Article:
After an emotionally and physically draining day mourning the death of his mother, the late monarch, King Charles III travelled back down the Royal Mile to the Scottish Parliament on Monday evening to hear condolences from members of the Scottish Parliament.

Most MSPs rose admirably to the occasion and made dignified comments. What kind of twit chooses a day of mourning to lecture a bereaved son about politics?

Poltroon Patrick Harvie MSP is just that kind of twit. The Scottish Green party co-leader used his opportunity to pay his respects to the Queen to criticise Charles, reminding him, as though he needed any reminding about the fragile nature of existence after the last few days, that: “life is not rooted in status and title”.

Harvie was not at Charles III’s proclamation yesterday, and it was reported he boycotted a debate paying tribute to the Queen in June, during the Platinum Jubilee.

Speaking on the motion of condolence in Holyrood on Monday, with the King sitting listening, Harvie said “At the last Coronation, the oath still referred to other countries as the possessions of an Empire. And here at home, human rights and equality were distant ideas; with racist discrimination remaining legal, and people treated as criminals and outcasts because of their sexuality.”

Referring to his own anti-monarchy beliefs, Harvie added “the tide of progress cannot be halted… as Charles III begins his reign, let us hope, indeed redouble our determination that he will have the opportunity to witness change just as transformational.”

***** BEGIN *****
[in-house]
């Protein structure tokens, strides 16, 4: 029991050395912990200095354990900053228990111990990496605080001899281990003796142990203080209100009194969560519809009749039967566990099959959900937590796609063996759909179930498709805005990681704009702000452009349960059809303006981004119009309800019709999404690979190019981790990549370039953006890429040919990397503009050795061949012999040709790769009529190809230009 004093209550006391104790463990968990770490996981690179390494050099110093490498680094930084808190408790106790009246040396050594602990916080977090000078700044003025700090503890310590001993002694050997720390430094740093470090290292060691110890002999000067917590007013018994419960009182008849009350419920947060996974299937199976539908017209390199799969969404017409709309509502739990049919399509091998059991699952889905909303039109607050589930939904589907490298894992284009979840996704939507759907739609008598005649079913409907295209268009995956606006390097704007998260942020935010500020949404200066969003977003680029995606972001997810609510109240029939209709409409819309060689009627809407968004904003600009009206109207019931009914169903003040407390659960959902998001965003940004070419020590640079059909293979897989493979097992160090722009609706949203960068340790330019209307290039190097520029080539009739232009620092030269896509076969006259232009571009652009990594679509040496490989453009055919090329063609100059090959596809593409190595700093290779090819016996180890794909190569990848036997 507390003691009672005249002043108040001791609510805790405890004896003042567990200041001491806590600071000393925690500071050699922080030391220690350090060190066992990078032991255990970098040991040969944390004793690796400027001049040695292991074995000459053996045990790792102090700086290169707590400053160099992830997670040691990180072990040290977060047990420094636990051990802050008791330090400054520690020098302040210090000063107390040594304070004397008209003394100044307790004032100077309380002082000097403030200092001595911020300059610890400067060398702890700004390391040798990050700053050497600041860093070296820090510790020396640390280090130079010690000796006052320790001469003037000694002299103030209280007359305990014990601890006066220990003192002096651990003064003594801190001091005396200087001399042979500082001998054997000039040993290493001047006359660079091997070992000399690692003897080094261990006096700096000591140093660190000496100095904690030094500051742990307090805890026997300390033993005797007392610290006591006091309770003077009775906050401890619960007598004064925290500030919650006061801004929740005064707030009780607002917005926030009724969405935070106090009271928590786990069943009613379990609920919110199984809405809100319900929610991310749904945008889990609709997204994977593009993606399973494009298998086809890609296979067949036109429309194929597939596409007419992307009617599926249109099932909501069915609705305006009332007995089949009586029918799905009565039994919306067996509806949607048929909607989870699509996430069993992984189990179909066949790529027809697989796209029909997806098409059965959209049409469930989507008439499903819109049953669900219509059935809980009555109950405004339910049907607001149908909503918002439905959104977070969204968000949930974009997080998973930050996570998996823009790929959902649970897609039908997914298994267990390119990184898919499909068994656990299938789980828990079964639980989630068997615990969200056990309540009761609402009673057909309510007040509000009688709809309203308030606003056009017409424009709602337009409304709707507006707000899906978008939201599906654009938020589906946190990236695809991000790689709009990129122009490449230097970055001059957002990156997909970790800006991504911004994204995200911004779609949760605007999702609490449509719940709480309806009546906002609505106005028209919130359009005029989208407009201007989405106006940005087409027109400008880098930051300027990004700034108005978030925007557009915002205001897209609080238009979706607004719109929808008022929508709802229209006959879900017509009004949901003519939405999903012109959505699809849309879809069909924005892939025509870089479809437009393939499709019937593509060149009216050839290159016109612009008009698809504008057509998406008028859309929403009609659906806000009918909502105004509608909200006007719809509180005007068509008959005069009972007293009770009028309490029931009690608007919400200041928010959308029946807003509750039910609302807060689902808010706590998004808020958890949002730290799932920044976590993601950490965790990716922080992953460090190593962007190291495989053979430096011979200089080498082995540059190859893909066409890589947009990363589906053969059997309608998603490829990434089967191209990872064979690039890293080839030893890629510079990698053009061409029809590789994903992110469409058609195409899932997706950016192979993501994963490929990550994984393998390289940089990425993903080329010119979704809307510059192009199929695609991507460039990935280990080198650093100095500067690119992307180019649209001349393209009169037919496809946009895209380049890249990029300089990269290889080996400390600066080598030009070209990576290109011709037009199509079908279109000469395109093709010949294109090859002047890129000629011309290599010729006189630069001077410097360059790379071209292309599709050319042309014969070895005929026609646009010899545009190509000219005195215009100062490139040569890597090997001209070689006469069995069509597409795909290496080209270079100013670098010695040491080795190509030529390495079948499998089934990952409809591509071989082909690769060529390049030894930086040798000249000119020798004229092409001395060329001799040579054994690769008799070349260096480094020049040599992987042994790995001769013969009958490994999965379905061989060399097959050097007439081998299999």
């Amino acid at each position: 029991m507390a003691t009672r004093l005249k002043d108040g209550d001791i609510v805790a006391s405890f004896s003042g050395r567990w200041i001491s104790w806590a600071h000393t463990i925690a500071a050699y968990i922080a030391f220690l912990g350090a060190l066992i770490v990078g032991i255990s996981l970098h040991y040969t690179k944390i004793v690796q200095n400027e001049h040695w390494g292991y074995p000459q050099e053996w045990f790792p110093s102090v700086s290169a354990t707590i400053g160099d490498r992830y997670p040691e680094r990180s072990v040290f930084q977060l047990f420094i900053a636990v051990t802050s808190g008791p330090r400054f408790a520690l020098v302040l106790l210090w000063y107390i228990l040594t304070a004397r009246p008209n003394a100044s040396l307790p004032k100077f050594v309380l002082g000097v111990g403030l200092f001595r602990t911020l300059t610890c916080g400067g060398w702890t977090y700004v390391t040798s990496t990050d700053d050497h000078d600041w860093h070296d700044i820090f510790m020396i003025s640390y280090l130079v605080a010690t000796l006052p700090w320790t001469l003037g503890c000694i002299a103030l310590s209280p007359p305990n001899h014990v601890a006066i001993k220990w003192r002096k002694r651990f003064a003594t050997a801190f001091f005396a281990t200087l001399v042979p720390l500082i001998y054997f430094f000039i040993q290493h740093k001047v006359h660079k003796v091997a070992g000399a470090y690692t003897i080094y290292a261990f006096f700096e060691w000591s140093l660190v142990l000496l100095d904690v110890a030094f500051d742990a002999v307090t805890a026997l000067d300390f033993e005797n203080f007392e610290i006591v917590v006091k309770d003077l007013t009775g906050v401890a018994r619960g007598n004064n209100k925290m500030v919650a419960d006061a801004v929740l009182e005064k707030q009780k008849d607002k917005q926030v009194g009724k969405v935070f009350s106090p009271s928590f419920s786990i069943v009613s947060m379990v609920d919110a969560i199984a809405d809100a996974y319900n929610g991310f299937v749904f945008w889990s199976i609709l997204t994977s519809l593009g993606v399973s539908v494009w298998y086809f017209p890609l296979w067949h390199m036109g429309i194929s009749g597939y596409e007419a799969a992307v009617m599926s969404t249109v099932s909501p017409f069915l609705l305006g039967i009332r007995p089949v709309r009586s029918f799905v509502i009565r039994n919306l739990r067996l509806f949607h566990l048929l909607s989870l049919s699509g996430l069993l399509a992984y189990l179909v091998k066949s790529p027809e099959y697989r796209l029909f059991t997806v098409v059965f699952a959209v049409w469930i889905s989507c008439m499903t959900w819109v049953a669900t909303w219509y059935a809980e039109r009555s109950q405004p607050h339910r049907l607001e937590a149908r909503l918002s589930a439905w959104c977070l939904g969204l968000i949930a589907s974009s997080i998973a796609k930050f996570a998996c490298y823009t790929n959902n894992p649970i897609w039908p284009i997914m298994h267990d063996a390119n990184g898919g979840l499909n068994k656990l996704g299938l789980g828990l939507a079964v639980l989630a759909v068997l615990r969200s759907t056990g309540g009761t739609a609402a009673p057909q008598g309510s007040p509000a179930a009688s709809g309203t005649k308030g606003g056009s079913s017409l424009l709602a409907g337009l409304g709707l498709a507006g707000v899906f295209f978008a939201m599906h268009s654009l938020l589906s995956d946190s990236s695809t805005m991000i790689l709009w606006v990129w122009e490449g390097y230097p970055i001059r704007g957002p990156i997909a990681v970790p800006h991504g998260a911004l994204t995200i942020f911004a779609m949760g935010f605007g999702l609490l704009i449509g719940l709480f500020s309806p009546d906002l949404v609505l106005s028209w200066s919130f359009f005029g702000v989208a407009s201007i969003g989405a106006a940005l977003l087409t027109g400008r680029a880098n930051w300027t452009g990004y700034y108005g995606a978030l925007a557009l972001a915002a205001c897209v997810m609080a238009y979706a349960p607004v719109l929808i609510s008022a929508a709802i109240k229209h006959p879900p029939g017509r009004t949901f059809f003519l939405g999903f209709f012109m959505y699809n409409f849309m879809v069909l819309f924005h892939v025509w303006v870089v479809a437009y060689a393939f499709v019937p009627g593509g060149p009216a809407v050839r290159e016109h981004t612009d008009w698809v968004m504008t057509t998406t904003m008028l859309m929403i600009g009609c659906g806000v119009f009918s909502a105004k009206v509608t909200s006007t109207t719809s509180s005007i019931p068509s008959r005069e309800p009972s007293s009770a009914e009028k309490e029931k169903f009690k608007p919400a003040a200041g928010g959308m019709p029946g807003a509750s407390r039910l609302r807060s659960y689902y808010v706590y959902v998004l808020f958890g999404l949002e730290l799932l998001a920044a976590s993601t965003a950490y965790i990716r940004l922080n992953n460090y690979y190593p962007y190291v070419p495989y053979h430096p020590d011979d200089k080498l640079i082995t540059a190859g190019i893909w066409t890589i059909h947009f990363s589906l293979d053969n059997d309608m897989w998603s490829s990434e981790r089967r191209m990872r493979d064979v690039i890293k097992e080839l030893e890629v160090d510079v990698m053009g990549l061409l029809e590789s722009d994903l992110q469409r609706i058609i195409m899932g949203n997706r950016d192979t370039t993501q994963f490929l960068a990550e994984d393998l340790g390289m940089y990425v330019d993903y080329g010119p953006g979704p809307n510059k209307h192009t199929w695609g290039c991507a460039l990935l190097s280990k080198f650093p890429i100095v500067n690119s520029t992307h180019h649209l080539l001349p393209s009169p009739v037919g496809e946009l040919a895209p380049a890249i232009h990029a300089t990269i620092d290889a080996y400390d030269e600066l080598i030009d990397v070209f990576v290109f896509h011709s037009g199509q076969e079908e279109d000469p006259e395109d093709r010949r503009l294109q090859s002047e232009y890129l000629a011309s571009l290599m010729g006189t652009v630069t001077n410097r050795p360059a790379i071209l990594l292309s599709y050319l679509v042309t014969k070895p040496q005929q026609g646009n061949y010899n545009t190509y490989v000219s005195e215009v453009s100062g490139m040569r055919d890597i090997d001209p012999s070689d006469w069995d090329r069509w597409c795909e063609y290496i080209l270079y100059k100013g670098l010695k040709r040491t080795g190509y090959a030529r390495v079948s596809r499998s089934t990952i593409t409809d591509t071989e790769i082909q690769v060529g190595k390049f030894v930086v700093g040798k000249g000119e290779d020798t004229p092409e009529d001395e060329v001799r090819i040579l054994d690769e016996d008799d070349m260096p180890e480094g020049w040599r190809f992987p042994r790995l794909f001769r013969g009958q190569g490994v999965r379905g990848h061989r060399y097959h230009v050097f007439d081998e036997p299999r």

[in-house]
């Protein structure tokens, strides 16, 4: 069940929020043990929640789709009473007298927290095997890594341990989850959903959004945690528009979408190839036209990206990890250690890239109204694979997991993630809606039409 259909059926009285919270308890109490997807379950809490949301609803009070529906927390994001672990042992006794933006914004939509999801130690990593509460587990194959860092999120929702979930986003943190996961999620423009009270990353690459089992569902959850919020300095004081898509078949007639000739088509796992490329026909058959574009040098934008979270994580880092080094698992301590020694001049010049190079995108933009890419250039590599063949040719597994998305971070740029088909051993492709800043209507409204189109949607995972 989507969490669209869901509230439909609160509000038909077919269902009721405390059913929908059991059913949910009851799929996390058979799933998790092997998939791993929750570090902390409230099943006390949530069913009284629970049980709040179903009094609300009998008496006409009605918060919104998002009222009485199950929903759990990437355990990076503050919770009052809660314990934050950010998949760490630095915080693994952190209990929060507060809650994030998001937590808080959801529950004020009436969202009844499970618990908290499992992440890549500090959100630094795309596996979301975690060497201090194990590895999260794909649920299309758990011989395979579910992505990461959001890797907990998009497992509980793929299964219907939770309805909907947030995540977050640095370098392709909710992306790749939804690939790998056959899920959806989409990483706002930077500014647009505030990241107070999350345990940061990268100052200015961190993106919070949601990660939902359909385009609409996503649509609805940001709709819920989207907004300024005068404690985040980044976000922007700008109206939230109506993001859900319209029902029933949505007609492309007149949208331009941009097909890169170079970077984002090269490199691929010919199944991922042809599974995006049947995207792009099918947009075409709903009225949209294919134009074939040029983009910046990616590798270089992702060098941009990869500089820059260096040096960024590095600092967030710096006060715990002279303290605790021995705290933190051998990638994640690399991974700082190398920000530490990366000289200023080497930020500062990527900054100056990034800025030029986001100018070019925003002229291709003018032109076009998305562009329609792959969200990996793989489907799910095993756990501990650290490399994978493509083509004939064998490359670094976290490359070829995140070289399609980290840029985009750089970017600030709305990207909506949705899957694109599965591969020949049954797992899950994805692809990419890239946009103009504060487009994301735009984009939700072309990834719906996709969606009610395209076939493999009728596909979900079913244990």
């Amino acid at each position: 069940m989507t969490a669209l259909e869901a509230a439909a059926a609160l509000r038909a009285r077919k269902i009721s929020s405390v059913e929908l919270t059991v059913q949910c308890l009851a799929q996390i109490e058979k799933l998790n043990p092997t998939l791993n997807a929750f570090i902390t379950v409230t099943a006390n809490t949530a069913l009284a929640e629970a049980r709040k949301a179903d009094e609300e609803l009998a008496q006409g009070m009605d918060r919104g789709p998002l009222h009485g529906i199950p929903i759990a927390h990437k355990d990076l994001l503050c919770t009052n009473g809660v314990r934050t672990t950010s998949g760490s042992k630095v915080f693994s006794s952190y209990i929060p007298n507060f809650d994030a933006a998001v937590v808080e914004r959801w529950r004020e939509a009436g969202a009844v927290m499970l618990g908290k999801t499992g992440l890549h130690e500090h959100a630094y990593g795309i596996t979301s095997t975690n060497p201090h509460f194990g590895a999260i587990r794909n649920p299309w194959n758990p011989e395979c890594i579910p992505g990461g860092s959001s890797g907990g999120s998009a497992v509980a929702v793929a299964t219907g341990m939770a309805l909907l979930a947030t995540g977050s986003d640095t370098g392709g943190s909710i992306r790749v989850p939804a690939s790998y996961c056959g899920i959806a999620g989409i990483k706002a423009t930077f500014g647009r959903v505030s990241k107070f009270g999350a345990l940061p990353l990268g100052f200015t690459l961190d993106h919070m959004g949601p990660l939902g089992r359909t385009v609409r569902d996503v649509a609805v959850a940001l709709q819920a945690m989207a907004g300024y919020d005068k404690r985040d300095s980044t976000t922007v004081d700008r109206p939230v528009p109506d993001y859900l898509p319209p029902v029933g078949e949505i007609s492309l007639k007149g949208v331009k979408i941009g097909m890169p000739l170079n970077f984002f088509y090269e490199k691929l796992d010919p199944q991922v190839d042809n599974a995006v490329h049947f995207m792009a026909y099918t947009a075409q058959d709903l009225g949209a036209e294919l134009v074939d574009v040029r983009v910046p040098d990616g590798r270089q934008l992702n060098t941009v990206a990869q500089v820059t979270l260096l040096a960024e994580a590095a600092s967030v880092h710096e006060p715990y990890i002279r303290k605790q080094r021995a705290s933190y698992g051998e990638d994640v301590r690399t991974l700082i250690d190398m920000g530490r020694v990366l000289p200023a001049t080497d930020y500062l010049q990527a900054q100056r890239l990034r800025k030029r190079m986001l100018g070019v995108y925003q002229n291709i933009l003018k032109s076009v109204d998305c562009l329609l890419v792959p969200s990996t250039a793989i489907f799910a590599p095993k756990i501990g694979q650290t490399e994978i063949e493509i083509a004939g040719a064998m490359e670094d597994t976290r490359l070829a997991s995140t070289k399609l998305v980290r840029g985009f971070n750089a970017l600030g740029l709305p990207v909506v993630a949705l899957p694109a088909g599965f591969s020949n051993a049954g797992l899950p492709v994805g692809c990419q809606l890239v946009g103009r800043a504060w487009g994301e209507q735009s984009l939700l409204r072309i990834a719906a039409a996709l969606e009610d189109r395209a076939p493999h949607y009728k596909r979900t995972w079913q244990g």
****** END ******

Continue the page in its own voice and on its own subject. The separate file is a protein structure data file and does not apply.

Unlike most others who paid tribute, Harvie also avoided saying “God Save the King” at the end of his speech.

After the death of Prince Phillip last year, Harvie used Holyrood tributes to criticise the Duke of Edinburgh’s “extreme wealth and privilege.”

Harvie is entitled to his views. They will be shared by a significant minority. But is the time to say it really during a mourning period and to the King’s face when he is exhausted with days more of ceremonial duties ahead of him? And the man’s mother has just died.

Perhaps this is another example of the performative behaviour of that special breed of pious ultra-liberals, who seem convinced they operate on a higher moral plane but too often forget basic manners and sympathy.

If you can’t say something nice in a period of mourning, why not save it for later?

It was Nicola Sturgeon, leader of the SNP and First Minister, who put Harvie in government when she fell short of a majority and needed the anti-growth Greens to form a government. The price she pays for power is having to  sometimes listen, or pretend to listen, to Harvie and his colleagues.

Next time they’re talking perhaps she could point out to Harvie that for all his green credentials, the man he lectured, King Charles, has been on that beat and with more global impact, a lot longer than the ridiculous co-leader of the Scottish Greens. 

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